Now, I know the lefties will chime in with, "You can say exactly the same thing about conservatives." Well, you might, but I don't.
Leftism, and liberalism, and progressivism, and etc-ism. are not merely simple politics for most of these people. Their politics to them are a core part of their identity, and, more importantly, a central support propping up their egos. They are enlightened because they believe these things; someone who does not believe these things, and yet who, superficially at least, appears to be about as smart as they might be, represents a threat to their egos. The foundation upon which a crucial structure of their sense of self-worth is undermined if they discover that there may be people who can pass as normal and intelligent and yet do not believe as they do.
This tends to make the left more emotional and, well, angry when debating issues. It's all well and good to discuss a purely theoretical issue. But when you have a strong emotional investment in it -- when you have skin in the game, as it were -- it becomes not an academic debate but a heated argument. Whether the oil companies should pay windfall taxes is, for me, a theoretical discussion about which I have an opinion but find difficulty becoming emotionally animated about. On the other hand, whether or not someone should be allowed to punch me in the face is a debate about which I might just become a little more heated.
Because there is so much ego involved in the self-definition as progressive, the need for intellectual conformity becomes stultifying. For, if one can believe something different than you -- even if they are, on balance, progressive -- this represents a direct challenge to your own self-valuation as an intellectual worthy. Conservatives have sometimes heated debates about what the right position is, but they're not debates about whether or not someone is worthy or intelligent. Whether or not someone is a "good conservative" is sometimes argued, but that argument is not simultaneously about whether someone is a good human being. Lefitsts, sometimes by their own surprisingly honest self-admission, acknowledge that they are sometimes too eager to define and, worse still, enforce a group-mediated orthodoxy on the wider church, and excommunicate those who are deemed heretical.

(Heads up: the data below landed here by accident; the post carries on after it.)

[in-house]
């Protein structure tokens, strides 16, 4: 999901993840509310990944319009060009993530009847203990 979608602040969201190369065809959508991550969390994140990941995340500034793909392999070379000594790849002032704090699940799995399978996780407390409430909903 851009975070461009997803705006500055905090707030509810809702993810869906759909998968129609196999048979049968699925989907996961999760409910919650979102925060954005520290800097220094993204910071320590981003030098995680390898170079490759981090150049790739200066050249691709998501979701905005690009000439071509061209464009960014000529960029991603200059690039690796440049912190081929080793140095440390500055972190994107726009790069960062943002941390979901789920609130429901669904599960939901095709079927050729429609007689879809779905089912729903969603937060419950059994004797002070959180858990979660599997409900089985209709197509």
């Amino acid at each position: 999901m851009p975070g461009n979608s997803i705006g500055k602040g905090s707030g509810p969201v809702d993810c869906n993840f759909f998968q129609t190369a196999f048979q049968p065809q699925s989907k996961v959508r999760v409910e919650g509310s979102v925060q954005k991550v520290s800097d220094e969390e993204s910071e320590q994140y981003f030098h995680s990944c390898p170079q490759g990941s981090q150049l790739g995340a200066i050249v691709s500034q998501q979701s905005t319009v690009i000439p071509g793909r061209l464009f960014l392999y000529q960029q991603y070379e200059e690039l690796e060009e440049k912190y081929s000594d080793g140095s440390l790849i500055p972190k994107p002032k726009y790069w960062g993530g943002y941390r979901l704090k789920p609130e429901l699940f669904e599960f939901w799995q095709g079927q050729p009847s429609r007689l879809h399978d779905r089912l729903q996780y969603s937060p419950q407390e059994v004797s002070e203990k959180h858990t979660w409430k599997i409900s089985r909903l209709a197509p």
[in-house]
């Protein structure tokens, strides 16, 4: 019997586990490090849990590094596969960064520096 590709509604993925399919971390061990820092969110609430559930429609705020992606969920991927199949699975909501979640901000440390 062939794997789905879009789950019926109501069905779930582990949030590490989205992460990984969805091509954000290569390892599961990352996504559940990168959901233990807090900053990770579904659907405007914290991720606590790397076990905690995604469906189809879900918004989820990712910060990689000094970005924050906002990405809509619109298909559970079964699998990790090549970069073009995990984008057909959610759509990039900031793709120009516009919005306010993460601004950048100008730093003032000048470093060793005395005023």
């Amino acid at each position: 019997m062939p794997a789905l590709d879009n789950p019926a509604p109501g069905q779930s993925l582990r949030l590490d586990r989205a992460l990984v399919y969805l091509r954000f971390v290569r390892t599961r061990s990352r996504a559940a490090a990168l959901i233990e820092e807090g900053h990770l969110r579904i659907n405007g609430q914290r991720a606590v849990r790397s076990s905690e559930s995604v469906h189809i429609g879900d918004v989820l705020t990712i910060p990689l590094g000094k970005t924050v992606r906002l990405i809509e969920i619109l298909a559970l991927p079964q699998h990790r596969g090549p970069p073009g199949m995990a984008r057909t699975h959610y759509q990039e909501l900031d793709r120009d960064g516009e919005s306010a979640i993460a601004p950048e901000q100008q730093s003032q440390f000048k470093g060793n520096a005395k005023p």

Leading lights of leftism have a powerful psychological tool for enforcing their own preferred orthodoxies. It's one thing to tell someone he's wrong on an issue; it's another thing to tell him, impliedly, that he's evil or stupid because of his stance on an issue.
Yep. We conservatives are racists, fascists, hatemongers, homophobes--and we drink the blood of infants and grandmothers.
Why is humor and irony so common on the right and so hard to find on the left? Humor and irony require emotional distance from a subject-- something I would contend the left is in of rather short supply.
Yep. As I said in my bumper sticker post, lefties usually aren't funny. Jon Stewart can be funny, but he's an exception.
Pre-Emptive Rejoinder: Please, Larry the Urbanite, do not tell me you are angry because you "care" so damn much for this country. I care about this country too; not to get into a contest about it, but I'm pretty sure I care more about America itself (as opposed to "America and the rest of the world which is also, in a way, America") more than you do. Your anger cannot be explained as simply "caring" more. I grant you-- you do seem to be more emotionally invested in these debates. But the question remains: Why? Not because you care about America. There must be a more personal reason for the perpetual fury.